Dear young lady,

I wish I could be sitting across from you, face to face over a good cup of coffee. I’m beyond excited to hear how the Lord has placed the nations on your heart. He does all things with his good purpose in mind. When he gave you a burden to see others know him, it was no accident. I remember being in your position. I had sensed his leading me to serve cross-culturally since I was a teen. And man, oh man, did I have so much to learn. I wanted to take a moment to share with you some things I wish I had known, done, or practiced much earlier in life. I’ll start with four practical things I hope you’ll begin practicing now.

Take Jesus Seriously

Following Jesus is serious business. Yes, it can be enjoyable, exciting, challenging, and a whole list of other positive adjectives. But we must take following him seriously in all areas of our lives. I wish I had been less concerned with what others thought of me and instead put that energy into delving deeper in my relationship with Christ. You can do that here and now by developing good spiritual disciplines that will help you grow in godliness. Focus on developing a faithful prayer life. Practice healthy habits of discipleship. Maturity is both essential and crucial for all believers. I lament my lack of maturity when I was in my college years and early twenties. I can name more than one area where I could have been more effective and fruitful, had I been more spiritually mature. I want the best for you. Yes, it means making sacrifices and fleeing from sin. When God prunes unfruitful areas in your life, it will be painful, but it will be for your good. Stick close to Jesus each and every day.

Grow in God’s Word

When you go overseas, you could likely be in an area where there’s no thriving church, no weekly small groups, and only a few believers. Girl, let me tell you now. You cannot live on podcasts and live-streamed sermons alone. Many places overseas are spiritual wildernesses. Learning to dig deep into God’s word will sustain you in those tough places so that you will survive and thrive. Think of it this way. If you want to eat (spiritually speaking), you must learn how to feed yourself.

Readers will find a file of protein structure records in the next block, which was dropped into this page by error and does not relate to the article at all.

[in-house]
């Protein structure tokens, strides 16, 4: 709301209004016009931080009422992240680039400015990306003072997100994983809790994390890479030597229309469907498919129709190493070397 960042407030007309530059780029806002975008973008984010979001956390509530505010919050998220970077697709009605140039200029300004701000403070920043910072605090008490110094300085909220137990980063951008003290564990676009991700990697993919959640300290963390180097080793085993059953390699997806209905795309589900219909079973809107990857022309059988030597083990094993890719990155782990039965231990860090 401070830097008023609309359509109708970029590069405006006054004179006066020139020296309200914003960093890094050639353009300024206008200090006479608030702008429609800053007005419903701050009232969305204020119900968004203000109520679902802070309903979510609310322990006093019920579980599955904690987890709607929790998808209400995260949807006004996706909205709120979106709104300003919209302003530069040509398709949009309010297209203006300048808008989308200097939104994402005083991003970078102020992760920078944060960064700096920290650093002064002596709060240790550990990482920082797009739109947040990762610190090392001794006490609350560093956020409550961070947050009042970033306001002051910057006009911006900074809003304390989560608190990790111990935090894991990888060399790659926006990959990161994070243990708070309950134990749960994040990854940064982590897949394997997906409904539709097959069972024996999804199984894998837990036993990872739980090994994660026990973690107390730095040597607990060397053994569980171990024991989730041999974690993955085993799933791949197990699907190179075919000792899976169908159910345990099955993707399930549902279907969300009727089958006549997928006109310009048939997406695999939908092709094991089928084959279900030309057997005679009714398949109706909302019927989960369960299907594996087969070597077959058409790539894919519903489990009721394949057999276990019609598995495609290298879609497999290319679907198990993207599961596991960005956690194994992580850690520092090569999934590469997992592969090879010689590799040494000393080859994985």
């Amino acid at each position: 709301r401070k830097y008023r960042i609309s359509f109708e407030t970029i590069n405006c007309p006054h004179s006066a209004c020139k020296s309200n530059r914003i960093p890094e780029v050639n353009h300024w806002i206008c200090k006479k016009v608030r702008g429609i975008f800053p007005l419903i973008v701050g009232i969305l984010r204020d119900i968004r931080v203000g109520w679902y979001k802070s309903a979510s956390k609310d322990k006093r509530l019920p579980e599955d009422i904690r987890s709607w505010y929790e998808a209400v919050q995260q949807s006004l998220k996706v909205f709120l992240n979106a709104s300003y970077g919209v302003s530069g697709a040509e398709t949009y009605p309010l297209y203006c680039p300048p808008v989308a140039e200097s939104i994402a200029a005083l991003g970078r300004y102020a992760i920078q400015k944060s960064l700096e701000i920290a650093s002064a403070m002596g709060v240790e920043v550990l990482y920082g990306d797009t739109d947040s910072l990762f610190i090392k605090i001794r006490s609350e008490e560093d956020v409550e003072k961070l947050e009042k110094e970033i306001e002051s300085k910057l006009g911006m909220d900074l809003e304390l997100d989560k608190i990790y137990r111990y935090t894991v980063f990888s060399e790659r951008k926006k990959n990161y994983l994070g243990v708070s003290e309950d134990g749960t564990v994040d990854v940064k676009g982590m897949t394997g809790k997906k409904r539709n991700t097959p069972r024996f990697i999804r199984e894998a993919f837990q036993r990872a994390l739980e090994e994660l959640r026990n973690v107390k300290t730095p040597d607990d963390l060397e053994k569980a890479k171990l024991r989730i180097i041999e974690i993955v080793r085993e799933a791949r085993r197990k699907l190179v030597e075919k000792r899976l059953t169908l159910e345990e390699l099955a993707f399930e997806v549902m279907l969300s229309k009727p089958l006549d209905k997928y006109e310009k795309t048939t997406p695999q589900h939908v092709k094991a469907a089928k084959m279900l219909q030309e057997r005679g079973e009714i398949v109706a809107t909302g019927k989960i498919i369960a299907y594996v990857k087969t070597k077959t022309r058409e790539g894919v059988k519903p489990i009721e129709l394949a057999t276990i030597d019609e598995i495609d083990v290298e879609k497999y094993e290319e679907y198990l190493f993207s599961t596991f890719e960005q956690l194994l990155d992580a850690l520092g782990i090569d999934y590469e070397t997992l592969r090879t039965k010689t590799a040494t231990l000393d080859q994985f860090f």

Seminary or theological education might or not be a requirement for you. Still, I can attest how theological education helped me learn how to dig into Scripture and gave me a deepened love for God and his word. You are called to love God with your heart and your mind. For now, I would recommend starting with a trustworthy resource like Jen Wilkin’s book Women of the Word.

Are you learning how to articulate your faith and beliefs? Once again, that’s where seminary helped me put words to what I believe. It is a great exercise to practice fleshing it out in easy-to-express terms, because one day you may be doing that in another language.

Gain a Skill You Can Use

If you are just now considering what to study in college, it’s okay and actually advantageous to choose a marketable degree. You don’t have to forego your knack for business or marketing. God can and may have wired you to use those skills overseas in places with little or no Christian presence. God gave me a passion for writing, and yet while I was obtaining my seminary degree, I realized he had gifted me in administration. I used those skills and gifts for years in my job, which allowed time for them to sharpen and develop. Today, I am still using both things I enjoy. So hone those skills, spiritual gifts, and talents. Shoddy work does not bring honor or respect to the name of Christ.

Build a Community

You will need a spiritual community before you head overseas, and the best place to start is your local church. Allow your church to know your heart, skills, and calling. Let them speak into you and be of assistance. Unfortunately, not all church leaders can provide this, so it may be wise to seek mentor relationships from other mature believers within your congregation.

Are you building relationships with non-believers and sharing the gospel with them at your current job or school? Being intentional takes practice and effort. If you intend to be active in sharing your faith with non-believers, start with the people around you. Before I moved overseas, I was deeply invested in an international community. Part of me couldn’t help it. These people had become like family and were a blessing to me in many ways.

There are things you don’t have to worry about today. You don’t have to be preoccupied with what country you will be in or would like to serve in. If God lays a nation or people group on your heart, great! Get to know people from that country if possible. It’s fine to look for short-term opportunities or internships to help you gain a vision for where God is leading you. (I encourage it!) But you don’t have to have all the answers about where and when today. You don’t have to wait for a husband to come along.

You don’t have to have all the specifics nailed down, but you do need open hands and an obedient heart. As you are praying, growing, and waiting, allow God to direct your steps. And never stop pursuing him. You won’t regret it. I’m cheering you on!